Commercial and Homemade Puzzle Feeders

Puzzle feeders can be purchased or homemade. The objects can hold both wet and dry food. Some puzzles require your cat to obtain food using their claws or tinker with the puzzle with their paws or nose to release food. There are other puzzles that require your cat to get food— particularly wet food—  with their tongues and jaws. If you think that commercial food puzzles are too costly, consider creating one yourself.

For example, if you want a homemade wheel puzzle cat feeder, you will need the following materials:  round food container with a screw-on lid, a strong, non-toxic glue, and a utility knife, as provided by Purina, a pet food company. Clean and sanitize the container; then, use a utility knife to cut small holes on the side of the container. The holes should be large enough for cat food to be inserted.

Using glue, paste the additional lid beneath the container to change the way the feeder rolls, adding spice to your cat’s feeding experience. The lid should be slightly larger in diameter. While there are other food puzzles you can try working on, bear in mind that your cats should be supervised when using the feeders. Don’t fret if your cat stops using the feeder after a couple of times. Cats love variety so consider it an achievement when it uses the feeder you made for one week. Then, create a new one or add variety to the puzzle.



Introducing Food Puzzles

Introduce the objects gradually to help your cat learn how to use them, as it will help curb frustration. As you introduce the food puzzles, feed your cat with its daily allowance of food in a bowl and place some of the cat food in the puzzle. Ensure that your cat can easily obtain food from the puzzle. Don’t make it too hard for your pet! Fill the object with plenty of food so that it will be released more easily.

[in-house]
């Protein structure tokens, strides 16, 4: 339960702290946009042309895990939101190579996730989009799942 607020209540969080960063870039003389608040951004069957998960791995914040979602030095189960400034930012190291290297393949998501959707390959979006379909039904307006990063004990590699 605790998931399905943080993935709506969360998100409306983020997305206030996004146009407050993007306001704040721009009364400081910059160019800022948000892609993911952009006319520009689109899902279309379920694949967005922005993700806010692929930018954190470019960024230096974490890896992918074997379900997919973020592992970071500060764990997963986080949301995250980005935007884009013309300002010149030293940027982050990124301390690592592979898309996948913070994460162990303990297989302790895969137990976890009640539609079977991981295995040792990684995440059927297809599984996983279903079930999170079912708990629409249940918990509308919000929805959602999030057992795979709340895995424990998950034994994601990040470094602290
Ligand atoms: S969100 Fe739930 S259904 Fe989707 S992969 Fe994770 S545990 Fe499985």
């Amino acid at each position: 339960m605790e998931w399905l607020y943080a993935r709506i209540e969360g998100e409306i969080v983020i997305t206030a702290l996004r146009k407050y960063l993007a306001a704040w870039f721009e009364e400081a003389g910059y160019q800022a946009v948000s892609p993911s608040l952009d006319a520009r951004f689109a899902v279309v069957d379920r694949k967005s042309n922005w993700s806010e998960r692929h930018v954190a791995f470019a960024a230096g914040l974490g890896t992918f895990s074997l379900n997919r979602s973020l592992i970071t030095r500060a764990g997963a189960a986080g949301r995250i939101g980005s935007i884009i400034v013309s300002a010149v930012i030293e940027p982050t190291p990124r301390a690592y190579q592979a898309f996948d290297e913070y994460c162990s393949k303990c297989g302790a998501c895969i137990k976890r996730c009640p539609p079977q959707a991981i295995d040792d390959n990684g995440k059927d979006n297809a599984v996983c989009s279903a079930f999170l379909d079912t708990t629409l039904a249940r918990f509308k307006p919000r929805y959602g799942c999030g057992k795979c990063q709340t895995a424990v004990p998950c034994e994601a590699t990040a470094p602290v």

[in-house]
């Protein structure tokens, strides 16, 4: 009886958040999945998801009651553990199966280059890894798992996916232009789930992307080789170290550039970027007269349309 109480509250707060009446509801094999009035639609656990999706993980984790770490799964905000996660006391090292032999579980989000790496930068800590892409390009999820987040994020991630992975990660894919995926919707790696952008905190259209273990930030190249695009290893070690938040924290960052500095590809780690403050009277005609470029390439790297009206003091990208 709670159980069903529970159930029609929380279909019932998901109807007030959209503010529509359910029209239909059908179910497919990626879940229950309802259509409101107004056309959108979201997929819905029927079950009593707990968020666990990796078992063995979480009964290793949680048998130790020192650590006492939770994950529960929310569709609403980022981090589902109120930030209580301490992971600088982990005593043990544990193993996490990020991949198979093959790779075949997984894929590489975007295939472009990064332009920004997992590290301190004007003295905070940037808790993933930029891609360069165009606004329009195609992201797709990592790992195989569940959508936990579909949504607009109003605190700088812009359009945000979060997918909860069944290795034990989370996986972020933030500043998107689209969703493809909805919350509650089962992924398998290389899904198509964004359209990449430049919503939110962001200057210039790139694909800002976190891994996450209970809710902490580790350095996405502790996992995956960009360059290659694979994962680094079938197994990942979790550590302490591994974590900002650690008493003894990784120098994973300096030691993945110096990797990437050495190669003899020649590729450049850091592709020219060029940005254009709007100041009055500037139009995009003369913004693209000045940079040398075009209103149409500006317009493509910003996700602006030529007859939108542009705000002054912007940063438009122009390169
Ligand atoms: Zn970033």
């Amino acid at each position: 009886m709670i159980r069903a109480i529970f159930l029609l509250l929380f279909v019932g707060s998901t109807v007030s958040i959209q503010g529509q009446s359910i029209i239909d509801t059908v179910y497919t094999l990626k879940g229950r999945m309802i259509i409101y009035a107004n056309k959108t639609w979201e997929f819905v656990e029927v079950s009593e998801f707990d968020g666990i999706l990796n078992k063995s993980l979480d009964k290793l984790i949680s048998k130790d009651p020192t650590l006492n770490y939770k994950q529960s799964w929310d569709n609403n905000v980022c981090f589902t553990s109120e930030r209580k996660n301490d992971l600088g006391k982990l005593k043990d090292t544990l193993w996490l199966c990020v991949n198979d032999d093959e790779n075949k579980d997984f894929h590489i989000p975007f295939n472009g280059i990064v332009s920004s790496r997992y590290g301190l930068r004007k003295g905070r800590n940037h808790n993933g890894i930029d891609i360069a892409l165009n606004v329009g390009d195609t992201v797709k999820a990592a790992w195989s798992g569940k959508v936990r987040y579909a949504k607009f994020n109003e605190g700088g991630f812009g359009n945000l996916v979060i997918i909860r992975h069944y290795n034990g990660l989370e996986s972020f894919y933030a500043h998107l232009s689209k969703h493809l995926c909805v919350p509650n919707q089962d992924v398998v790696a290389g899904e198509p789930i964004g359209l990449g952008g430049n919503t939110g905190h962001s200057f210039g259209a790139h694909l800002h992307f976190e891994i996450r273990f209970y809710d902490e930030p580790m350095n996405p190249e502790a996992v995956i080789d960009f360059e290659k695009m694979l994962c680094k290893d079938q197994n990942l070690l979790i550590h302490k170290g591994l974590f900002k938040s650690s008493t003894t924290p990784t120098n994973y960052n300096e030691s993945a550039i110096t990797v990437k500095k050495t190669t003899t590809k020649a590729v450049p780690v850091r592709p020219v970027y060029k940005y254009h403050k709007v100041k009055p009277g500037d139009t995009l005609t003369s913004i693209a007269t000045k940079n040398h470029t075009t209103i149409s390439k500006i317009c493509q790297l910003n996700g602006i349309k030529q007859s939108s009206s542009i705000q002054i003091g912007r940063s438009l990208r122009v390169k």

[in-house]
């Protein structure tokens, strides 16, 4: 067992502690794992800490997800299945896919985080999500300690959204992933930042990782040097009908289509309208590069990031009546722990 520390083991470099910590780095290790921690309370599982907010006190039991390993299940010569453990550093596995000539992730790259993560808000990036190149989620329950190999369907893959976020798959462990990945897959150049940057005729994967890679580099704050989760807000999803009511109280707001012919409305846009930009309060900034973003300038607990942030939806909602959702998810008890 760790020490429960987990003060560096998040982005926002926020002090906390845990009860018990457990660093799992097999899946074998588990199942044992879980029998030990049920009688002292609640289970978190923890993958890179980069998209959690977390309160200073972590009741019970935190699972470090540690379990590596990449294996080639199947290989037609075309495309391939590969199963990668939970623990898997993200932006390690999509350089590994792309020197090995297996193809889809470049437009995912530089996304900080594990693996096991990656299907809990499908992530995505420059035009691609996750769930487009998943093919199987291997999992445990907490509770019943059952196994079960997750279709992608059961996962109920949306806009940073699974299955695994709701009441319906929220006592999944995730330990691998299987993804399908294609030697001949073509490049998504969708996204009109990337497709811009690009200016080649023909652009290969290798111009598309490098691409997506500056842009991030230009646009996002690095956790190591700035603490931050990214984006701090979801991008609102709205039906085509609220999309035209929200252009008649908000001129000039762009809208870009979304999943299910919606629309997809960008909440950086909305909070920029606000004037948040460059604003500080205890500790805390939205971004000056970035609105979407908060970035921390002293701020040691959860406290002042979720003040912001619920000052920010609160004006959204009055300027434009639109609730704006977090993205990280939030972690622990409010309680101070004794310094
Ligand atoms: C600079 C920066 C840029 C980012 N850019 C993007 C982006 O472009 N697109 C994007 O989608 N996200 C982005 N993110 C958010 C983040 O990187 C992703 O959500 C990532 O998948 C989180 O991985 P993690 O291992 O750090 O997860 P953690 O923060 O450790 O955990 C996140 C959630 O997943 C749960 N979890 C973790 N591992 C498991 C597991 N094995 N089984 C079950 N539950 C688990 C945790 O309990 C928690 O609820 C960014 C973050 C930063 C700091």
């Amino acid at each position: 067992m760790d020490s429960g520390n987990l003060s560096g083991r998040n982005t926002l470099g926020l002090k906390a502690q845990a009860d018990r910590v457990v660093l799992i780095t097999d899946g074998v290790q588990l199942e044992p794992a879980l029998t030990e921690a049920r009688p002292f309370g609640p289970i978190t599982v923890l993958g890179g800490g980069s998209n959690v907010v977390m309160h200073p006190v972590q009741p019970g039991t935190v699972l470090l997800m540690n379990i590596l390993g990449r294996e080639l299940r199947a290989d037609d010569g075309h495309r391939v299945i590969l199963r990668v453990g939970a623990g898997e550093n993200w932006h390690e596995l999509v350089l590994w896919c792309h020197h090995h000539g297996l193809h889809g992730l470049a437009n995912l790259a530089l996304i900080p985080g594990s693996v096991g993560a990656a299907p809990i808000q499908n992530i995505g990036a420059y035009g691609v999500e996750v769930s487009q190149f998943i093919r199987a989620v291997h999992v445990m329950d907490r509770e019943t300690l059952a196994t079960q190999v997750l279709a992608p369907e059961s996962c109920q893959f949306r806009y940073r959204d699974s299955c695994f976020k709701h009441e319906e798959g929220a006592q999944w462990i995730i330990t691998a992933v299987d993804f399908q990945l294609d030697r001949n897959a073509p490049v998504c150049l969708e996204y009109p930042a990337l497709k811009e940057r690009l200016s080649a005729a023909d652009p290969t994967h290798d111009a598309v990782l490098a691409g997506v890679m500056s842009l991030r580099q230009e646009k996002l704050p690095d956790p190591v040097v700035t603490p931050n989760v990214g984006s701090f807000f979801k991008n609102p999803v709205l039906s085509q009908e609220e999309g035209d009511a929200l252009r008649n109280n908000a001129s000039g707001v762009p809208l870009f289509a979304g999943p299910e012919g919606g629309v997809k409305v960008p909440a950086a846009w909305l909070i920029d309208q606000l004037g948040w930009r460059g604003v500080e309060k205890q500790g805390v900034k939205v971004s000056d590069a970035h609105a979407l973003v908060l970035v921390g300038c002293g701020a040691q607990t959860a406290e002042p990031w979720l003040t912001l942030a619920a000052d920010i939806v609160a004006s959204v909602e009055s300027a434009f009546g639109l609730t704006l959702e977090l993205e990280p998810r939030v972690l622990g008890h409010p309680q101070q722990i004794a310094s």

It is recommended to use or make puzzles with lots of holes to enable your cat to hear, see, and smell the feed. To make your feline more interested in using the feeder, place a bit of dry food around the puzzle to help your cat associate the food with the device.

As time passes, you might see your cat becoming an “expert” at using the feeder.  In this case, opt to increase the amount of your pet’s daily food allowance in the puzzle. Be sure that it is not frustrated, stressed, or anxious. The difficulty should be increased over time by using puzzles with fewer and/or smaller holes or those that are more difficult to manipulate.  A difficult puzzle feeder will allow your cat to be more mentally stimulated. It should be challenging enough for your cat to manipulate, but not to the point of causing frustration.


Food puzzles are stimulating for felines, as these allow them to exercise and hone their natural instincts. Puzzle feeders should start off as easy, gradually increasing the difficulty to make it harder for the cat to release the food.  However, owners should avoid creating or buying food puzzles that are too difficult and frustrating for their cat.